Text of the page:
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Engineering LibreTexts

3.16: Input Impedance for Open- and Short-Circuit Terminations

  • Page ID
    6282
  • [m0088_Input_Impedance_for_Open_and_Short_Circuit_Terminations]

    Let us now consider the input impedance of a transmission line that is terminated in an open- or short-circuit. Such a transmission line is sometimes referred to as a stub. First, why consider such a thing? From a “lumped element” circuit theory perspective, this would not seem to have any particular application. However, the fact that this structure exhibits an input impedance that depends on length (Section [m0087_Input_Impedance_of_a_Terminated_Lossless_Transmission_Line]) enables some very useful applications.

    First, let us consider the question at hand: What is the input impedance when the transmission line is open- or short-circuited? For a short circuit, \(Z_L=0\), \(\Gamma=-1\), so we find Multiplying numerator and denominator by \(e^{+j\beta l}\) we obtain \[Z_{in}(l) = Z_0 \frac{ e^{+j\beta l} - e^{-j\beta l} }{ e^{+j\beta l} + e^{-j\beta l} }\] Now we invoke the following trigonometric identities:

    &=
    &=

    Employing these identities, we obtain: \[Z_{in}(l) = Z_0 \frac{ j2\left(\sin\beta l\right) }{ 2\left(\cos\beta l\right) }\] and finally: \[\boxed{ Z_{in}(l) = +jZ_0 \tan \beta l } \label{m0088_eZstubSC}\]

    Figure [m0088_fZin](a) shows what’s going on. As expected, \(Z_{in}=0\) when \(l=0\), since this amounts to a short circuit with no transmission line. Also, \(Z_{in}\) varies periodically with increasing length, with period \(\lambda/2\). This is precisely as expected from standing wave theory (Section [m0086_Standing_Waves]). What is of particular interest now is that as \(l\rightarrow\lambda/4\), we see \(Z_{in}\rightarrow\infty\). Remarkably, the transmission line has essentially transformed the short circuit termination into an open circuit!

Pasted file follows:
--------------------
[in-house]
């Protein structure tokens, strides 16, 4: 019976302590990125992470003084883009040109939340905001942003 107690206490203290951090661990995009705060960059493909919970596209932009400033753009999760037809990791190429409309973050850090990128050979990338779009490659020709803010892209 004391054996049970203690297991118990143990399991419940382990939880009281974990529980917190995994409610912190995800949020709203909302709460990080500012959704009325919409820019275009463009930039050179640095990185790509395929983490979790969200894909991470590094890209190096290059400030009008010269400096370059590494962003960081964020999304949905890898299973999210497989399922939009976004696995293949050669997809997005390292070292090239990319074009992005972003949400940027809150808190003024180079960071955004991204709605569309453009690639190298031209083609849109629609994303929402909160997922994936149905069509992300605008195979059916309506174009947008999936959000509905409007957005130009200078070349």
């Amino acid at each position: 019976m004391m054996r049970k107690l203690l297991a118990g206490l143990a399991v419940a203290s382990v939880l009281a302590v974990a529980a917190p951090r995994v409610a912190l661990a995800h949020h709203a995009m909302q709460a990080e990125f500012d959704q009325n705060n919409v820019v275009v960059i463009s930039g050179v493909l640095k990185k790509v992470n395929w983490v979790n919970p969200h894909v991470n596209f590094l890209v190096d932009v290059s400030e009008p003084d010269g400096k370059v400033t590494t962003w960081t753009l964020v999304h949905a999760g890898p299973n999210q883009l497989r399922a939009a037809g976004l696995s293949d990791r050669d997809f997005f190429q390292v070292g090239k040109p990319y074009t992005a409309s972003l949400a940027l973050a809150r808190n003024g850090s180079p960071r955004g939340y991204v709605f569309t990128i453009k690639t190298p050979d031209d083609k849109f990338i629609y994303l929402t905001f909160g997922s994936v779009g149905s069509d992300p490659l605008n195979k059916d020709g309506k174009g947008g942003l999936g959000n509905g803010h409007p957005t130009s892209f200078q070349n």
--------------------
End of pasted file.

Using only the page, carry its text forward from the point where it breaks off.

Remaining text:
(a) Short-circuit termination (\(Z_L=0\)).
     

    (b) Open-circuit termination (\(Z_L\rightarrow\infty\)).

    For an open circuit termination, \(Z_L\rightarrow\infty\), \(\Gamma=+1\), and we find Following the same procedure detailed above for the short-circuit case, we find \[\boxed{ Z_{in}(l) = -jZ_0 \cot \beta l } \label{m0088_eZstubOC}\]

    Figure [m0088_fZin](b) shows the result for open-circuit termination. As expected, \(Z_{in}\rightarrow\infty\) for \(l=0\), and the same \(\lambda/2\) periodicity is observed. What is of particular interest now is that at \(l=\lambda/4\) we see \(Z_{in}=0\). In this case, the transmission line has transformed the open circuit termination into a short circuit.

    Now taking stock of what we have determined:

    The input impedance of a short- or open-circuited lossless transmission line is completely imaginary-valued and is given by Equations [m0088_eZstubSC] and [m0088_eZstubOC], respectively.

    The input impedance of a short- or open-circuited lossless transmission line alternates between open- (\(Z_{in}\rightarrow\infty\)) and short-circuit (\(Z_{in}=0\)) conditions with each \(\lambda/4\)-increase in length.

    Additional Reading: